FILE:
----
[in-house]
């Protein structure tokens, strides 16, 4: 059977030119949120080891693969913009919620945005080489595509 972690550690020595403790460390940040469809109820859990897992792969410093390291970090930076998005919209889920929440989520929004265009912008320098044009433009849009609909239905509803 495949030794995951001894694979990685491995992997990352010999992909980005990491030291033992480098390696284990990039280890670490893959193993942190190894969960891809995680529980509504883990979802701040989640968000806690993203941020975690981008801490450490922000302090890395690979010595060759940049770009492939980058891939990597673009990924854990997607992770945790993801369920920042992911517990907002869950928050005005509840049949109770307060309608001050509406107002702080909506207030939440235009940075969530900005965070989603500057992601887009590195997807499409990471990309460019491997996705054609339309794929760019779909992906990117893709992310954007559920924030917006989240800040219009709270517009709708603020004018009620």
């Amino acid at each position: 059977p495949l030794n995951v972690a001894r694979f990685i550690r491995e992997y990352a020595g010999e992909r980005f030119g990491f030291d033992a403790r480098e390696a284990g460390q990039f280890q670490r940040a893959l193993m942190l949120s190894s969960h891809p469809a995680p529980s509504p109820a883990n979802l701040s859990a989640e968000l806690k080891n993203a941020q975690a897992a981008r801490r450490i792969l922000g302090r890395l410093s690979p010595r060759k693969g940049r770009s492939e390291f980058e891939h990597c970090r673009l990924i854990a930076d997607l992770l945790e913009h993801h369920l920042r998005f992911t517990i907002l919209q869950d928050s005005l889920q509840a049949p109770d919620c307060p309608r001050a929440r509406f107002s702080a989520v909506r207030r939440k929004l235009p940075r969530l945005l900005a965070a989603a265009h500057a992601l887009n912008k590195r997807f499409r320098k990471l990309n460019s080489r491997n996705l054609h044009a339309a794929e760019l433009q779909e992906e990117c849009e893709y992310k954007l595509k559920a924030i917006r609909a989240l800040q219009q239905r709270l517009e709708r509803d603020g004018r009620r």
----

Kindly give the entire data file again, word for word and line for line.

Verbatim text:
[in-house]
């Protein structure tokens, strides 16, 4: 059977030119949120080891693969913009919620945005080489595509 972690550690020595403790460390940040469809109820859990897992792969410093390291970090930076998005919209889920929440989520929004265009912008320098044009433009849009609909239905509803 495949030794995951001894694979990685491995992997990352010999992909980005990491030291033992480098390696284990990039280890670490893959193993942190190894969960891809995680529980509504883990979802701040989640968000806690993203941020975690981008801490450490922000302090890395690979010595060759940049770009492939980058891939990597673009990924854990997607992770945790993801369920920042992911517990907002869950928050005005509840049949109770307060309608001050509406107002702080909506207030939440235009940075969530900005965070989603500057992601887009590195997807499409990471990309460019491997996705054609339309794929760019779909992906990117893709992310954007559920924030917006989240800040219009709270517009709708603020004018009620």
């Amino acid at each position: 059977p495949l030794n995951v972690a001894r694979f990685i550690r491995e992997y990352a020595g010999e992909r980005f030119g990491f030291d033992a403790r480098e390696a284990g460390q990039f280890q670490r940040a893959l193993m942190l949120s190894s969960h891809p469809a995680p529980s509504p109820a883990n979802l701040s859990a989640e968000l806690k080891n993203a941020q975690a897992a981008r801490r450490i792969l922000g302090r890395l410093s690979p010595r060759k693969g940049r770009s492939e390291f980058e891939h990597c970090r673009l990924i854990a930076d997607l992770l945790e913009h993801h369920l920042r998005f992911t517990i907002l919209q869950d928050s005005l889920q509840a049949p109770d919620c307060p309608r001050a929440r509406f107002s702080a989520v909506r207030r939440k929004l235009p940075r969530l945005l900005a965070a989603a265009h500057a992601l887009n912008k590195r997807f499409r320098k990471l990309n460019s080489r491997n996705l054609h044009a339309a794929e760019l433009q779909e992906e990117c849009e893709y992310k954007l595509k559920a924030i917006r609909a989240l800040q219009q239905r709270l517009e709708r509803d603020g004018r009620r």